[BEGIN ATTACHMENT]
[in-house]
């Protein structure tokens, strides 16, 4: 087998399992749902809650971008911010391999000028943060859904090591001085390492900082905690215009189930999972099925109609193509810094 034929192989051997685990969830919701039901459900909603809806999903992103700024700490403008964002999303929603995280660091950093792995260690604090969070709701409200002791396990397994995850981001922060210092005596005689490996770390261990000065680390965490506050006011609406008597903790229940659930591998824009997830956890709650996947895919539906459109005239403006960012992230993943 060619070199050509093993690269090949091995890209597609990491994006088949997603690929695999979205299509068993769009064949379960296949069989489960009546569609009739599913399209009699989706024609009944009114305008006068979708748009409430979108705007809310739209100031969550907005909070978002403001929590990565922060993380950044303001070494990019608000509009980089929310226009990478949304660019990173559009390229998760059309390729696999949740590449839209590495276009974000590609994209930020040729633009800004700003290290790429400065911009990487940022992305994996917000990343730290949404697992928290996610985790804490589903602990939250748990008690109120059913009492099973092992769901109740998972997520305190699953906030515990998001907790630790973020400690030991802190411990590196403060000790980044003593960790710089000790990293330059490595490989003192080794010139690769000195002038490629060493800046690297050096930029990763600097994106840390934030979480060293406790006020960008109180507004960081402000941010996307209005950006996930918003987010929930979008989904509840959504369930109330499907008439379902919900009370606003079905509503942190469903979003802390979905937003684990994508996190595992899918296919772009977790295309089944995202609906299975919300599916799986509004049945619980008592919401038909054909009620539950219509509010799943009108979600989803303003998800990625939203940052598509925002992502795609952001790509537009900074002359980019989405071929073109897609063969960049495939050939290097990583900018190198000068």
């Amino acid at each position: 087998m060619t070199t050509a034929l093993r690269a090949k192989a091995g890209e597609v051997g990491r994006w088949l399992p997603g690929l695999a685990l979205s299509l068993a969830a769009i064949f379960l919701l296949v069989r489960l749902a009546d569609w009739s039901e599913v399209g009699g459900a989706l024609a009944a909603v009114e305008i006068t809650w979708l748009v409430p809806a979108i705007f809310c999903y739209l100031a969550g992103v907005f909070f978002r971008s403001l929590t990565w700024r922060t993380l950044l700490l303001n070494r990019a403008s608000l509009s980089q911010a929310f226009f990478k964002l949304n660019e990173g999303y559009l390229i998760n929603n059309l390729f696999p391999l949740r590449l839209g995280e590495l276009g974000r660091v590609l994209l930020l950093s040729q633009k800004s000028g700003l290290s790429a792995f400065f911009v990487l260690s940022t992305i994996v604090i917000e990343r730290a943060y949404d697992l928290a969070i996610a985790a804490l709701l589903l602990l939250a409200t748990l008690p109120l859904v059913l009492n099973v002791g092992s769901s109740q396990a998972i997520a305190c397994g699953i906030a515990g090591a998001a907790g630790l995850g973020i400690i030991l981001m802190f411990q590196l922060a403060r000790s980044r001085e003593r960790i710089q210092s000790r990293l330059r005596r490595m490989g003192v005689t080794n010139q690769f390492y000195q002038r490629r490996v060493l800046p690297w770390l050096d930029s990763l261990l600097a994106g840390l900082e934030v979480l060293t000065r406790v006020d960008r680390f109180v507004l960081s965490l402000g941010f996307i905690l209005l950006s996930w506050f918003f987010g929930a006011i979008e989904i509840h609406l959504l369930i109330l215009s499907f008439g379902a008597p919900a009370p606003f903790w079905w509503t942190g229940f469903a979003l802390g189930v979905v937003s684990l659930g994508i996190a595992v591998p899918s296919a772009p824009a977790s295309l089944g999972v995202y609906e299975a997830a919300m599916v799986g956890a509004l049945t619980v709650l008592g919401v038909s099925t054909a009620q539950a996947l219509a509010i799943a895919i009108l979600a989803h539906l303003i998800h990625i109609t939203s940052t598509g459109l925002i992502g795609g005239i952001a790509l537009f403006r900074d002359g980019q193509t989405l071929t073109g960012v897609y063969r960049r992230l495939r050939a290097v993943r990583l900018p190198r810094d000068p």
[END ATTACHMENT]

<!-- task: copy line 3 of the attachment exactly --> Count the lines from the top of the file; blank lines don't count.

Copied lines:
């Amino acid at each position: 087998m060619t070199t050509a034929l093993r690269a090949k192989a091995g890209e597609v051997g990491r994006w088949l399992p997603g690929l695999a685990l979205s299509l068993a969830a769009i064949f379960l919701l296949v069989r489960l749902a009546d569609w009739s039901e599913v399209g009699g459900a989706l024609a009944a909603v009114e305008i006068t809650w979708l748009v409430p809806a979108i705007f809310c999903y739209l100031a969550g992103v907005f909070f978002r971008s403001l929590t990565w700024r922060t993380l950044l700490l303001n070494r990019a403008s608000l509009s980089q911010a929310f226009f990478k964002l949304n660019e990173g999303y559009l390229i998760n929603n059309l390729f696999p391999l949740r590449l839209g995280e590495l276009g974000r660091v590609l994209l930020l950093s040729q633009k800004s000028g700003l290290s790429a792995f400065f911009v990487l260690s940022t992305i994996v604090i917000e990343r730290a943060y949404d697992l928290a969070i996610a985790a804490l709701l589903l602990l939250a409200t748990l008690p109120l859904v059913l009492n099973v002791g092992s769901s109740q396990a998972i997520a305190c397994g699953i906030a515990g090591a998001a907790g630790l995850g973020i400690i030991l981001m802190f411990q590196l922060a403060r000790s980044r001085e003593r960790i710089q210092s000790r990293l330059r005596r490595m490989g003192v005689t080794n010139q690769f390492y000195q002038r490629r490996v060493l800046p690297w770390l050096d930029s990763l261990l600097a994106g840390l900082e934030v979480l060293t000065r406790v006020d960008r680390f109180v507004l960081s965490l402000g941010f996307i905690l209005l950006s996930w506050f918003f987010g929930a006011i979008e989904i509840h609406l959504l369930i109330l215009s499907f008439g379902a008597p919900a009370p606003f903790w079905w509503t942190g229940f469903a979003l802390g189930v979905v937003s684990l659930g994508i996190a595992v591998p899918s296919a772009p824009a977790s295309l089944g999972v995202y609906e299975a997830a919300m599916v799986g956890a509004l049945t619980v709650l008592g919401v038909s099925t054909a009620q539950a996947l219509a509010i799943a895919i009108l979600a989803h539906l303003i998800h990625i109609t939203s940052t598509g459109l925002i992502g795609g005239i952001a790509l537009f403006r900074d002359g980019q193509t989405l071929t073109g960012v897609y063969r960049r992230l495939r050939a290097v993943r990583l900018p190198r810094d000068p």